The Rhone wines are made from a large variety of grapes, and the difference between the wines is a result of the blending of several of the twelve or more grapes growing in the area. The predominant grape varieties in the Rhone are Carignane, Grenache and Syrah. They generally have a dark color, robust flavor that tells you its a "Rhone", and a sturdy constitution that can be rough at the edges when young. Our wine from the Aygues Valley is a blend of wine from the Syrah, Grenache, and Cinsault grapes.

This Cuvee de l'Abbeye is purplish red, with a berry nose that says "Rhone" and "Syrah". The aroma has oak, with some fruit coming through. The taste is fruity and lasting. It has a medium body, with the identifiable flavor of Syrah and Grenache grapes. A hint of wood is present at the finish which adds to the overall good taste. Serve at room temperature with any beef or ham casserole, or with country sandwiches for lunch.

Cellaring Notes: Will improve for 3 to 5 years.

$5.49/fifth Member reorder price $4.20/fifth



By Rosemarie

Soups are still the best buy for the money, especially a nutritious bean soup. This recipe has a touch of nostalgia for me as we took the train ride in the basement from the capitol to the senate building cafeteria just to taste the Senate Bean Soup. To me, the anticipation of tasting this famous soup was part of the romance and excitement of visiting Washington D.C. I had heard about this dish from numerous friends for many years and couldn't wait to be a part of its history. I was not disappointed one bit when I took the first spoonful of this thick, rich soup. Delicious.


1 pound dried marrow, navy or great northern beans
5 quarts water
1 large smoked ham hock
3 potatoes, cooked and mashed
2 onions, chopped
1 cup celery, diced
2 cloves garlic, minced
salt and pepper

Wash beans, and cover with water. Bring to a boil, and boil 2 minutes. Remove from heat, and let stand 1 hour. Bring again to a boil, and simmer, covered, 2 hours or until beans begin to mush. Make sure the beans are thoroughly cooked by tasting one. Add everything but salt and pepper and simmer 1 hour longer. Remove the bone, cut up the meat, and return the meat to the soup. (The meaty part of the butt end of ham or shank end with your leftover ham works very well, too). Season to taste. I like to add a dash of red pepper to give it zing. For added glamour, sprinkle a few pieces of chopped parsley on the soup after you have ladled it into your bowls. Yum.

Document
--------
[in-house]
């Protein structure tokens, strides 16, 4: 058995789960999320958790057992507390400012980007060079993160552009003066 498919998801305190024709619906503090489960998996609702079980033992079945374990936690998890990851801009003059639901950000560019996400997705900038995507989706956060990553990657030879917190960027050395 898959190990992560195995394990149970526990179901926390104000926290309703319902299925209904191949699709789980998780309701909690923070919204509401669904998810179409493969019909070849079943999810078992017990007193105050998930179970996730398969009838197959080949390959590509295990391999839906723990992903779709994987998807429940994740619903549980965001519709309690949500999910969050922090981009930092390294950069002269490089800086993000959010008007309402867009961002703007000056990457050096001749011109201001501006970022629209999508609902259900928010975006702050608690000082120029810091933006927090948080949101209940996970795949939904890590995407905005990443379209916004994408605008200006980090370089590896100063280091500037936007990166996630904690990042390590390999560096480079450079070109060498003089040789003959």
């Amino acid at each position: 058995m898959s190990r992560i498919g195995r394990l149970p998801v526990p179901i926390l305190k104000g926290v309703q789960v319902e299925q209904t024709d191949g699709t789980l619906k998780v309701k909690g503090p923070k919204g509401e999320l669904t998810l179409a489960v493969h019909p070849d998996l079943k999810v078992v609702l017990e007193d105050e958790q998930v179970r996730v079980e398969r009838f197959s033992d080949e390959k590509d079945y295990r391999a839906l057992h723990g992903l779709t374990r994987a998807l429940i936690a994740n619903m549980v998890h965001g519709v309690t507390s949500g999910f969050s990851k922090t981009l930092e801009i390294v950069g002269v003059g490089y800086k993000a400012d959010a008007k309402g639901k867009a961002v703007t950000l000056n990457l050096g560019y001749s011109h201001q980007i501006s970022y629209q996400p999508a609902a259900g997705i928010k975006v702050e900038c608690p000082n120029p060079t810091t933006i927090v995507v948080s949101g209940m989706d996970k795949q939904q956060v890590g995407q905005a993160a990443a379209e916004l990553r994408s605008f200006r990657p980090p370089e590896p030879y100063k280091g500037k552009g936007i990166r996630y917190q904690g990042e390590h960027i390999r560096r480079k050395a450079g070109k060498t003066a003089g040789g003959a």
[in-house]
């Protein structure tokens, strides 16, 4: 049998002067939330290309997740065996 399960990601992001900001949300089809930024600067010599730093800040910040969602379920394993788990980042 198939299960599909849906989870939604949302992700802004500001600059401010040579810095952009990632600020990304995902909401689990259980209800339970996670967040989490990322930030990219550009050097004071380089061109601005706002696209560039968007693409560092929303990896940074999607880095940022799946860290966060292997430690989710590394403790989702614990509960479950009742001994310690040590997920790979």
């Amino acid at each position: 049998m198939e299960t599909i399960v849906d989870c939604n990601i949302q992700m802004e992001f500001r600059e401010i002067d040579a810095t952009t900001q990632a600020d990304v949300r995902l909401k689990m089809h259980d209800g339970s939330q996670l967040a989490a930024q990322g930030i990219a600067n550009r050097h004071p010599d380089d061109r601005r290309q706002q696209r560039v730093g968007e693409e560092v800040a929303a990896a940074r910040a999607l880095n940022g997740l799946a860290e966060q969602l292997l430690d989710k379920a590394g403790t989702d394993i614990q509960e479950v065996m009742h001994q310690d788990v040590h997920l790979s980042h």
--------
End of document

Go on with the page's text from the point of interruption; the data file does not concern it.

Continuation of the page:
I like to serve this soup with an Armenian style sandwich made with pocket bread. Cut the bread in half and stuff it with a mixture of grated Jack Cheese (not too fine) and finely chopped parsley with a little black pepper added to it. Place it on a foil lined tray, and bake at 400° until the cheese melts (about 5-8 minutes). Celery and carrot sticks help complete the meal. If you want a little desert, peel some oranges, cut away the white part, and slice in rounds. Place on an attractive platter and sprinkle with coconut. My family loved getting their oranges sliced and cleaned ready to eat. It was a treat for everyone and nutritious at the same time.

"In all cookery it is the combination of good and wholesome ingredients which constitutes the best of broths and diets." . . . Alexis Soyer

The CELLARMASTER Wine of the Month Club (Dept. N)

The Cellarmaster Wine of the Month Club is a unique and enjoyable way to taste and learn about many of the fine wines currently available.

When you become a member you will receive each month
one red wine selection for the month
one white wine selection for the month. (or sometimes a rosé)
an information newsletter describing the wines and their origins

One wine will be a domestic, and the other an import, and both bottles will be full fifths. This sequence will alternate the following month. The total cost for both bottles will never exceed $12.00 plus sales tax and shipping costs of $1.75.

Membership also carries the privilege of purchasing wines from previous selections (as available) at members reorder prices which show discounts from 10% to 25%

For free membership information: Write to: The CELLARMASTER Wine of the Month Club (Dept. N) Post Office Box 217 Palos Verdes Estates, CA 90274 Or Call: (213) 378-8998